Hugh Mercer was a Scot, a warrior, a friend of George Washington, and a socially acceptable witch doctor who started his own apothecary on the advice of Washington himself.
A Scottish war doctor who fled his homeland, Mercer came to America in 1747 to escape loyalist forces who were intent on hunting down the survivors of the Battle of Culloden. After arriving in the North American colonies, Mercer befriended then-Colonel George Washington through their mutual participation in a local Masonic lodge. Mercer opened his rural medicine practice in Virginia in the late 1760s, and Washington’s own mother, who lived nearby, became one of Mercer’s patients. The doctor would go on to fight and perish in the Revolutionary War, but not before leaving behind a trail of historic honoraries including counties, museums, and even his old shop.
Today, the apothecary building itself has been well maintained and gently historically preserved. The staff are in period costume and will happily explain the methods and ingredients used in the awkward Colonial version of medicine. The guides are passionate and knowledgeable and will explain in graphic detail, 18th century cures such as blood letting (there are real live leeches available for critical observation), the grittiness of dentistry of the time, and the gruesome details of amputation and surgery during the Revolutionary War. There is also a garden in the back that is still growing the numerous herbs used inside to prepare authentic remedies.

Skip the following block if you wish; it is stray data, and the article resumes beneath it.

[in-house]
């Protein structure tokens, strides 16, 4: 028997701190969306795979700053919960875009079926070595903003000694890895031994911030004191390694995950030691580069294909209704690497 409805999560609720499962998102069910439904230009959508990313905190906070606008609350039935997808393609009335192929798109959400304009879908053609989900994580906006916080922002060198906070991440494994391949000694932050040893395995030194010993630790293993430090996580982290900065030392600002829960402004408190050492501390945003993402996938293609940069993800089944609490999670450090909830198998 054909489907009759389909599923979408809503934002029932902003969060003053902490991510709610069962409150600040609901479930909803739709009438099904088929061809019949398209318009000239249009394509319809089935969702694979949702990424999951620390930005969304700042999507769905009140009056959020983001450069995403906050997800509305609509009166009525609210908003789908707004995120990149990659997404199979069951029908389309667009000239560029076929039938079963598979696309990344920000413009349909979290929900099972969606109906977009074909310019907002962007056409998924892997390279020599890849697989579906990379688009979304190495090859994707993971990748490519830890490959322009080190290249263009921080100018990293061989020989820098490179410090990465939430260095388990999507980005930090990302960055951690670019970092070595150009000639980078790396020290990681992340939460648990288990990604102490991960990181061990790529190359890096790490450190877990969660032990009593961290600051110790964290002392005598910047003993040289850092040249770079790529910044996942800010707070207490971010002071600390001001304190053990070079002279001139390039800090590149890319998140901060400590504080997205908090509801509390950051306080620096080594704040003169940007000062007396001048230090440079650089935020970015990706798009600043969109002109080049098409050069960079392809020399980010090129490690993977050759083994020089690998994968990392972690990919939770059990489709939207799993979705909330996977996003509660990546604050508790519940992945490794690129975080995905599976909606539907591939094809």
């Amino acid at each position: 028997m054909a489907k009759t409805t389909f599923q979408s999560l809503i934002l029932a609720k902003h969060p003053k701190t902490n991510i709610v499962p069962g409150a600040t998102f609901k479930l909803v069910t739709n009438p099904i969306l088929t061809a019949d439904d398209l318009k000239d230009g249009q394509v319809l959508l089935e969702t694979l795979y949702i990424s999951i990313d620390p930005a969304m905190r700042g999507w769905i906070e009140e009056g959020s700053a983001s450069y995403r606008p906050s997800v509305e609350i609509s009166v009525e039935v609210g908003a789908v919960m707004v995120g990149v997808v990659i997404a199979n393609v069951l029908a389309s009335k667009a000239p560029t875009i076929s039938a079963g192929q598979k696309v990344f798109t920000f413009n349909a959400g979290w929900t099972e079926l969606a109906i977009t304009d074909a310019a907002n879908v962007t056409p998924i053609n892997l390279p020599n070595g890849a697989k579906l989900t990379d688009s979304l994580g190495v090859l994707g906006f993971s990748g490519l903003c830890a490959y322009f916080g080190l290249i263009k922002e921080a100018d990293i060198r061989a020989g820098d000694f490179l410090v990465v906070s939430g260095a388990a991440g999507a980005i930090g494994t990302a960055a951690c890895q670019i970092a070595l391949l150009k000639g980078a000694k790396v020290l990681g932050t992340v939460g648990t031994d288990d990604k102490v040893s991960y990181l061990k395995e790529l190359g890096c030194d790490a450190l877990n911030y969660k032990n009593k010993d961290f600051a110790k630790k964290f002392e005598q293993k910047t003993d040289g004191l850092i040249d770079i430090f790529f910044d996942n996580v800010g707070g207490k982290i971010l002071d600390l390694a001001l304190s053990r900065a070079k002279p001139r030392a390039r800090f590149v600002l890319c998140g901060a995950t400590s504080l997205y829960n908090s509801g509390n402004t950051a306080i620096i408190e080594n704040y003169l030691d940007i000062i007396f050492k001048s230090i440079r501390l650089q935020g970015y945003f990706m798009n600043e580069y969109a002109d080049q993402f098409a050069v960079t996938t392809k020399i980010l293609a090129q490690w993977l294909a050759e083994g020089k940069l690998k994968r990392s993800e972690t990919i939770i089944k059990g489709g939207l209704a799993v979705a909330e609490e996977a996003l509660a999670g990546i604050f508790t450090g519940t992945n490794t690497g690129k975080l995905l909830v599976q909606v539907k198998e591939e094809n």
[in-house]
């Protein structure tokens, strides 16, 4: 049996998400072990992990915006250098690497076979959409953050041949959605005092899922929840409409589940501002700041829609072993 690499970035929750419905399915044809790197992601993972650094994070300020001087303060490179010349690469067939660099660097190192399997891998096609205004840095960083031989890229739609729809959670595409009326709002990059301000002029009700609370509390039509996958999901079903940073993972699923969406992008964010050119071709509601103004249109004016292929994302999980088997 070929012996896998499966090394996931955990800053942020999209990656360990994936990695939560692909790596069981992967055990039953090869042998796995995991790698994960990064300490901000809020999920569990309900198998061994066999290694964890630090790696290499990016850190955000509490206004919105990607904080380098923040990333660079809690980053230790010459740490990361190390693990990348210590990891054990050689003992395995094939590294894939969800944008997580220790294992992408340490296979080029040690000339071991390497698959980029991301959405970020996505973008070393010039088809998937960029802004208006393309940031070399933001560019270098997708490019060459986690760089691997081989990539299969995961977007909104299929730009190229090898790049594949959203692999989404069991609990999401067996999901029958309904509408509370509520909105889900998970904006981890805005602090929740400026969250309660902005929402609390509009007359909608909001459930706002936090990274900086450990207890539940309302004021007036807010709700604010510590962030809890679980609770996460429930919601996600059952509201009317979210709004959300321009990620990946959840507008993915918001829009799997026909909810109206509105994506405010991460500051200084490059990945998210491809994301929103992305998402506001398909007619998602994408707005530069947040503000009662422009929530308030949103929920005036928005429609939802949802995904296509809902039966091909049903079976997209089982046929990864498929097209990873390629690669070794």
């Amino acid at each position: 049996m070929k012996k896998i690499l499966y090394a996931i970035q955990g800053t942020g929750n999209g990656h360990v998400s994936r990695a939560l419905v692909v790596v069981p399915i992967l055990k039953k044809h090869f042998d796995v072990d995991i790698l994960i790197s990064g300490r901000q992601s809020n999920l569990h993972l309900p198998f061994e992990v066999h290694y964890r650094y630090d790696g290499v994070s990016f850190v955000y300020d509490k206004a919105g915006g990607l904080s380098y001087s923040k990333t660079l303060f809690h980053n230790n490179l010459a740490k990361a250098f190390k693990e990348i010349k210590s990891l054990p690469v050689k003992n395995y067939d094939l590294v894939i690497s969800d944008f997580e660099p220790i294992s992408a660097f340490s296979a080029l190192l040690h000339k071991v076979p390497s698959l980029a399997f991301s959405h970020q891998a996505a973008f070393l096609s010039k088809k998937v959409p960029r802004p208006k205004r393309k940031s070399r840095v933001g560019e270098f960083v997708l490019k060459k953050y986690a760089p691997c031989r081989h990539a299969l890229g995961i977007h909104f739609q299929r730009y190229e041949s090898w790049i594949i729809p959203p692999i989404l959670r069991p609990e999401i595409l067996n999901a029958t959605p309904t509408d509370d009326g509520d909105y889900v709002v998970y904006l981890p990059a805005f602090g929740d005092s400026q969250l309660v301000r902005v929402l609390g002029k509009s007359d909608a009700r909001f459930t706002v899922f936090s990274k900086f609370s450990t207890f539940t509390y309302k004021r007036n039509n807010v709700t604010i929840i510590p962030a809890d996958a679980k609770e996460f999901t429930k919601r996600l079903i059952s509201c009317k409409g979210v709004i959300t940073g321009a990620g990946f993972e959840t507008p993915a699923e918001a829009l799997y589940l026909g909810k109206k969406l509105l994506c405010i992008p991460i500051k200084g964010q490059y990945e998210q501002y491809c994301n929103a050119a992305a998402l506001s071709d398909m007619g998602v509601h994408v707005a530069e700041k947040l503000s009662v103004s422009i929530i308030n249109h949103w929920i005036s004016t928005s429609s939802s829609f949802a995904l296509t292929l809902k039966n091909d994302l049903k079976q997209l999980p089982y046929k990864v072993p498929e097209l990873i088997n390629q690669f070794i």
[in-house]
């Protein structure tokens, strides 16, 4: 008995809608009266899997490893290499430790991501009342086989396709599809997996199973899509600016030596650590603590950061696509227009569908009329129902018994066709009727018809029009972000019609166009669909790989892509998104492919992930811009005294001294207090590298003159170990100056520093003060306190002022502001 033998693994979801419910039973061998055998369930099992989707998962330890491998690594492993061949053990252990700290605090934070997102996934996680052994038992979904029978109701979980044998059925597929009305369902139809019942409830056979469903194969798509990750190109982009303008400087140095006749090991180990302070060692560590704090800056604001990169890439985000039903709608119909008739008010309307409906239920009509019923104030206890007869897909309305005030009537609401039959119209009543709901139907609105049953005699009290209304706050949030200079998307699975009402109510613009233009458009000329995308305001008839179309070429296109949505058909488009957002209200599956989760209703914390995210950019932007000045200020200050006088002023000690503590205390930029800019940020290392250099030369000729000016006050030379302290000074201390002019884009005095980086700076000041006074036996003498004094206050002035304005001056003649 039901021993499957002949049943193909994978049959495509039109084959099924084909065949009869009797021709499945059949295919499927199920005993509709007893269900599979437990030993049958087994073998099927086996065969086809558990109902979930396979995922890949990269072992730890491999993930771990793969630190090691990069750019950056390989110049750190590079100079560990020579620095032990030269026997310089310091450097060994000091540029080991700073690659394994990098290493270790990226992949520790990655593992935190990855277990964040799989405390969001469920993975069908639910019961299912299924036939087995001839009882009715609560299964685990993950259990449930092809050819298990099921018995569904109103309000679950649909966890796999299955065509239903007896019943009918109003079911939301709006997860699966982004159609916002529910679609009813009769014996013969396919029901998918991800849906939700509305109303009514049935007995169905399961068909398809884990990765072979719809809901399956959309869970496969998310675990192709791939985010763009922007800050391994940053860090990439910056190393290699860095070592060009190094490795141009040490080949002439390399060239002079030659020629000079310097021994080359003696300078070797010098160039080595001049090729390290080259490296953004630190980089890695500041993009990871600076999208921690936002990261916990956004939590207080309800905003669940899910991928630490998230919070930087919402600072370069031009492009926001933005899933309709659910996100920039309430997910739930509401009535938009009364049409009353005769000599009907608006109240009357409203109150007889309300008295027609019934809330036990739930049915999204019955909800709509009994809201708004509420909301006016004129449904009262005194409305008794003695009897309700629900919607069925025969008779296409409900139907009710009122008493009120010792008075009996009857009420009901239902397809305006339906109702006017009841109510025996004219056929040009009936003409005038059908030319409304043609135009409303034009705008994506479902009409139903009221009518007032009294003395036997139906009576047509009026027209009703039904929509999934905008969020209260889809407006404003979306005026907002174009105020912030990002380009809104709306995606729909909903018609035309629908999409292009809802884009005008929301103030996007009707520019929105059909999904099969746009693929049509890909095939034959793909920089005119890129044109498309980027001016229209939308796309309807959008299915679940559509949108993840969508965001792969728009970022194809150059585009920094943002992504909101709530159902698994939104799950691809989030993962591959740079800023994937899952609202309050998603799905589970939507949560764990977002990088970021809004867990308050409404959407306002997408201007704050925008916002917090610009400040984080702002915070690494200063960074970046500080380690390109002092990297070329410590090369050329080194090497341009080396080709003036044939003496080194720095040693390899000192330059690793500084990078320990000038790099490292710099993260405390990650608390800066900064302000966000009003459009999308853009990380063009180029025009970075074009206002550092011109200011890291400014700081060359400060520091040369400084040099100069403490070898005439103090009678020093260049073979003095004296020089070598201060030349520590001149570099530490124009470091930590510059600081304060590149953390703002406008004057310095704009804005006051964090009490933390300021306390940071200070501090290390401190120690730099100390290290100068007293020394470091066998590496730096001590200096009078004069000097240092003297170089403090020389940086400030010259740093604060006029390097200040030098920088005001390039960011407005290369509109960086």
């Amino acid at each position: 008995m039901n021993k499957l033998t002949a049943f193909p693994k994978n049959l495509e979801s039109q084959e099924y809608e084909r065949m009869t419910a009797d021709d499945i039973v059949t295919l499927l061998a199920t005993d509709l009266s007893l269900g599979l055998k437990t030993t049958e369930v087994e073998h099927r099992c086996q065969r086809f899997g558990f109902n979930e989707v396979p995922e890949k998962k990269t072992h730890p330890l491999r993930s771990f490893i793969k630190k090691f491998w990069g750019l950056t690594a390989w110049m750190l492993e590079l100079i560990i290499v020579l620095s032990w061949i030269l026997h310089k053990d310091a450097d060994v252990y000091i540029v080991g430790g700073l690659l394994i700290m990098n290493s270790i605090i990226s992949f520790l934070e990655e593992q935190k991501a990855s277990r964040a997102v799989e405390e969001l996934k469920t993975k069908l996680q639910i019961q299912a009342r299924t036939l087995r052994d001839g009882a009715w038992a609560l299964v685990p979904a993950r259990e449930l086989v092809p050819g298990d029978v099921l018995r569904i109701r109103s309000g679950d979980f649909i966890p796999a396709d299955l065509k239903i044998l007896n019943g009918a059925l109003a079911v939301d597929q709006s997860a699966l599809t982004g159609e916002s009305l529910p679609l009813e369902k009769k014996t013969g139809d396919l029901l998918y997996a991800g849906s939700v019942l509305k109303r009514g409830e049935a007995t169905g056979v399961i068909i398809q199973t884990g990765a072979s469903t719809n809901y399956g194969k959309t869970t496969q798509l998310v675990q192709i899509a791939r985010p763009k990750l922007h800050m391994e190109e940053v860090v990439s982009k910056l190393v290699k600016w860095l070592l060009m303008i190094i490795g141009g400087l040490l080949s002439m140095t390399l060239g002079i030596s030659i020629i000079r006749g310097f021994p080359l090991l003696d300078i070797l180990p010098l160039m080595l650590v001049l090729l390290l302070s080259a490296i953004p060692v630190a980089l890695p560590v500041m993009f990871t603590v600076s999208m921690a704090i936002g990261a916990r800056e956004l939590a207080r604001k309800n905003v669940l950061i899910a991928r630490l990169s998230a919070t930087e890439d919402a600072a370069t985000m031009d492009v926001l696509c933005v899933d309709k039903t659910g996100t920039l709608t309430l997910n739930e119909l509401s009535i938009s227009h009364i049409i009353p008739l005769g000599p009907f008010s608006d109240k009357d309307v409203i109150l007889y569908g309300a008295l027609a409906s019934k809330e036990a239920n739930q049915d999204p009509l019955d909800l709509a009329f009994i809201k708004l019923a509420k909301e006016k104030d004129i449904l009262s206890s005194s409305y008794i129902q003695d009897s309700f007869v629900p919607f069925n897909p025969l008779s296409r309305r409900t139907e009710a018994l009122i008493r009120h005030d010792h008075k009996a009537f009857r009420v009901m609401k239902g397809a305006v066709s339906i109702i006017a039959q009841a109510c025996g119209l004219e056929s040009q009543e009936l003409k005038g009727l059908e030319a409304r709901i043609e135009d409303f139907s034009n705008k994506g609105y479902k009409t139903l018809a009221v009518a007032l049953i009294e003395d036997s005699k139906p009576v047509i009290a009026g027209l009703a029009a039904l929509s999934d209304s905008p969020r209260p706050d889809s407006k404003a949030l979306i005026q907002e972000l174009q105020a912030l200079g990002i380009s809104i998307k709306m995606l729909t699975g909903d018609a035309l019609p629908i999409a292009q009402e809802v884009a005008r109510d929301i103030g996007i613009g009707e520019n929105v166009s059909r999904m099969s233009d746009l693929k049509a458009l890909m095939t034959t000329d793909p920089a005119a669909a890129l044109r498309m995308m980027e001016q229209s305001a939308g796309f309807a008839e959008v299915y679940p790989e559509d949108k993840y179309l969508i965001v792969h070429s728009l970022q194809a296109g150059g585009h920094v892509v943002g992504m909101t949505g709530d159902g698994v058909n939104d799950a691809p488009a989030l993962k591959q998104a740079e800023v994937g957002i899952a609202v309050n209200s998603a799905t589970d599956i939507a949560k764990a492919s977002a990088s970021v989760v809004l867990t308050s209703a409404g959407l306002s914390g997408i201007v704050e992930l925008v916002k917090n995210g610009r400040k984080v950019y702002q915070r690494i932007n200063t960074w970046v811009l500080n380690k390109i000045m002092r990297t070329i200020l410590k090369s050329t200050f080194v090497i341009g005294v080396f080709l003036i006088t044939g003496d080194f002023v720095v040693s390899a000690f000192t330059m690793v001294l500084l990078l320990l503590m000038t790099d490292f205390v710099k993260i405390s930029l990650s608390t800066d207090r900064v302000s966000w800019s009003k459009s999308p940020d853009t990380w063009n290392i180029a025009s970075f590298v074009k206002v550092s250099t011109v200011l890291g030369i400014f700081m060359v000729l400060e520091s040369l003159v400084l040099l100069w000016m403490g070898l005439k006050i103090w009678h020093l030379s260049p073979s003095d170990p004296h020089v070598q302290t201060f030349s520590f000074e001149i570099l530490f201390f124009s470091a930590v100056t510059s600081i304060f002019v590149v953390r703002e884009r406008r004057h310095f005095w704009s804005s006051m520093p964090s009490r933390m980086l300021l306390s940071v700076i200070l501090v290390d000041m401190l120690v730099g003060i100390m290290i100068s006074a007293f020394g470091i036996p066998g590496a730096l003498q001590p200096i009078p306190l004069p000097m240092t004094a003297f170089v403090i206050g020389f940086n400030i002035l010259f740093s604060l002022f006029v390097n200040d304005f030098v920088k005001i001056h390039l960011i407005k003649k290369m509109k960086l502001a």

Mercer’s surviving apothecary shop in Historic Downtown Fredericksburg is minutes away from the Kenmore House, the home of Mary Washington (mother of George), and a mixture of antique shops and hipster hangouts which is an appropriate mix of places to accent Mercer’s eccentric piece of American history.